In short, Fortress Linux will be stable in 95% of the cases when it reaches Beta.

    Fortress Linux supports almost everything that the kernel has to offer and the "Fortress Linux System Wizard" detects 99% of all the supported hardware that exists today (The FLSW will be included in the beta version due to lack of time/financial support.)

    By querying our database with your computers' hardware setup, it customizes your kernel to fit exactly your computer hardware. It can also automatically configure your xorg.conf, module settings, kernel command-line options, alsa settings, ACPI settings and install/update proprietary software with just a click of a mouse (when the system configuration in question has been added to the database and tested before).

    For example, the FLSW detects my Panasonic Toughbook and it pulls in all the required and tested settings, modules etc for this laptop. Just reboot after configuring and everything works like a charm.. without any bloat.

    Currently, I'm delivering customized versions of Fortress Linux to high-profile companies. These orders take precedence over the free version of Fortress Linux and the website since I have mouths to feed too.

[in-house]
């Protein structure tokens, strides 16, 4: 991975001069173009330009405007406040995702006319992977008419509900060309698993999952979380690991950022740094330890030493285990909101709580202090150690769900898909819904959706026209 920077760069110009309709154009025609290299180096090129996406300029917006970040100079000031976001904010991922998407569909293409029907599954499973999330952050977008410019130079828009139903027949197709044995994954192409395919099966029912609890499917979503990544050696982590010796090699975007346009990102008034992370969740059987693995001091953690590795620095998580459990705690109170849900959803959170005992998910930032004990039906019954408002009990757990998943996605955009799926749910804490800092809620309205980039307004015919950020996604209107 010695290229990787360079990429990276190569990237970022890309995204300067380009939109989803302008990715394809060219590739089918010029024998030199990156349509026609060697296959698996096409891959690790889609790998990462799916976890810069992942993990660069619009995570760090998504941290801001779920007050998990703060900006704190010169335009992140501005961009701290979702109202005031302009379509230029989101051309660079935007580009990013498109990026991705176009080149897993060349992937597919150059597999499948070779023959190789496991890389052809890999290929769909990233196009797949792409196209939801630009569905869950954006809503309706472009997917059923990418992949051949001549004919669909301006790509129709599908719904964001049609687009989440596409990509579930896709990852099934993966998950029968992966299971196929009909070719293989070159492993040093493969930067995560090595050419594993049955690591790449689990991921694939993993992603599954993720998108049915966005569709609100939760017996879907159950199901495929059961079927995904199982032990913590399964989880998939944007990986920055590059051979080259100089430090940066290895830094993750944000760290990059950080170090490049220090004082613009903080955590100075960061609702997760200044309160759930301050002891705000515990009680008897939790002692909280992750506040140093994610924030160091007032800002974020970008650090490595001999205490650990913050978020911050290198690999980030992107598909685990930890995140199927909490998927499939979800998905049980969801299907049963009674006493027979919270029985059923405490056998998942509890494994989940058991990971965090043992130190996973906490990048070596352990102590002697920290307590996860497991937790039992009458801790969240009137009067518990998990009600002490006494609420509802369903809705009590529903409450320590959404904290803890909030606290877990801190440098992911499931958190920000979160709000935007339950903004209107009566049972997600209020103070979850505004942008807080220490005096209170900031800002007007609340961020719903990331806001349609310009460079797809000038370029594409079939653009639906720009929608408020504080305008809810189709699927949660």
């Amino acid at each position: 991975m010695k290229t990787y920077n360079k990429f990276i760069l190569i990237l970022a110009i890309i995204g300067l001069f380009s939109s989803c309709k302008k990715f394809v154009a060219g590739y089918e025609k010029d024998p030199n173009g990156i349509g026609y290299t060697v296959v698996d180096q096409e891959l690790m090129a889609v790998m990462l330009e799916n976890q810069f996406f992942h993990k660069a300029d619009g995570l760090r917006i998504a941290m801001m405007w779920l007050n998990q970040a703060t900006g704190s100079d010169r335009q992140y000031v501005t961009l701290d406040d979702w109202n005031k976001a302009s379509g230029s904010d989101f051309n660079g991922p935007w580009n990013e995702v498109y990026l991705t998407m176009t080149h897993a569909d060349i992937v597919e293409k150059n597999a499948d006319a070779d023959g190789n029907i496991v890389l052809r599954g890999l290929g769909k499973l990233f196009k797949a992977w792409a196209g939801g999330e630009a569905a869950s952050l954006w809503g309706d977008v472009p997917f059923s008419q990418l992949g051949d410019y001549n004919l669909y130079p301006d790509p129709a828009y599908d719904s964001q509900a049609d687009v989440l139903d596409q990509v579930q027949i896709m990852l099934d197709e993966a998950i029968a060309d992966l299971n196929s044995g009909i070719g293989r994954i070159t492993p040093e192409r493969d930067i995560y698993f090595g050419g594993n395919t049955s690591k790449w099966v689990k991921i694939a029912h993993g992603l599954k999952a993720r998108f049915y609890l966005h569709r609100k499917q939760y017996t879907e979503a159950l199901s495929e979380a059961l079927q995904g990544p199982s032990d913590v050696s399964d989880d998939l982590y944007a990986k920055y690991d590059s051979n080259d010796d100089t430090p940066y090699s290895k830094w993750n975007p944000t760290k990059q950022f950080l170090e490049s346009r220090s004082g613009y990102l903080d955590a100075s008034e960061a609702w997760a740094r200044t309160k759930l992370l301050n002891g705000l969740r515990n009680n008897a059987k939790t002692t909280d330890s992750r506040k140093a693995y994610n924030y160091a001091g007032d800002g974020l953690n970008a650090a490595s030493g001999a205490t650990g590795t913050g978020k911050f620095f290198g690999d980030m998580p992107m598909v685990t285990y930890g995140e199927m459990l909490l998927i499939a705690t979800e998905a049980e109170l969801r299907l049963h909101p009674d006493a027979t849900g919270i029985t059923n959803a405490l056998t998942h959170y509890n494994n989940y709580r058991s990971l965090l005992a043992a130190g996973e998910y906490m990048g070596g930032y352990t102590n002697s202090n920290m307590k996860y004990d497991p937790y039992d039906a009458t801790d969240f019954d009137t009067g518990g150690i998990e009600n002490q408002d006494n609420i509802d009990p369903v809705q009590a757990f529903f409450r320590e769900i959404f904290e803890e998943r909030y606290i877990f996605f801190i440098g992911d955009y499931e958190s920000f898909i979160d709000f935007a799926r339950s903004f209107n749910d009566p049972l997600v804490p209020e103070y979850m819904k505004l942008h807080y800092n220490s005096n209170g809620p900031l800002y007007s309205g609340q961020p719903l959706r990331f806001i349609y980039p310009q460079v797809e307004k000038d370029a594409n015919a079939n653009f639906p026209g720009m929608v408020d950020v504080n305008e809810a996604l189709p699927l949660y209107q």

I'm hoping to hire my own IT army a.s.a.p since I cannot rely on grumpy, anti-social, ignorant, short-sighted Linux nerds that promise to fix their software bugs and exploits when pigs fly (the kernel team for example).

    If you want to do it right, you have do it yourself. Linux will never win without an independent and commercial backbone.

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    Quote Originally Posted by elija View Post
    It's a matter of priorities. It is better to have something that works and poorly documented than something broken but with beautiful and complete documentation.

    Haiku, your example of another OS has been in progress for many years; it was at least three or four years ago that I looked at it and it has only just recently reached alpha. That's with a much bigger team. Syllable also suffers from the same and again that's with a bigger team. In the case of Syllable, I don't think it's much bigger.

    When a project is new, beginners are probably not the target market. It's the tinkerers and madmen. At this stage, if you don't know what the hardware requirements are, then install it on the smallest thing you can to find out and then come on fora like this to brag about it
    Having re-read entire thread it seems I failed to make clear my intent. Firstly, my post (#9) was intended to answer Palatinux's statement "it's difficult to determine what to tell". As I've yet to hear anyone complain about too much hardware info, my advice was to make that a priority.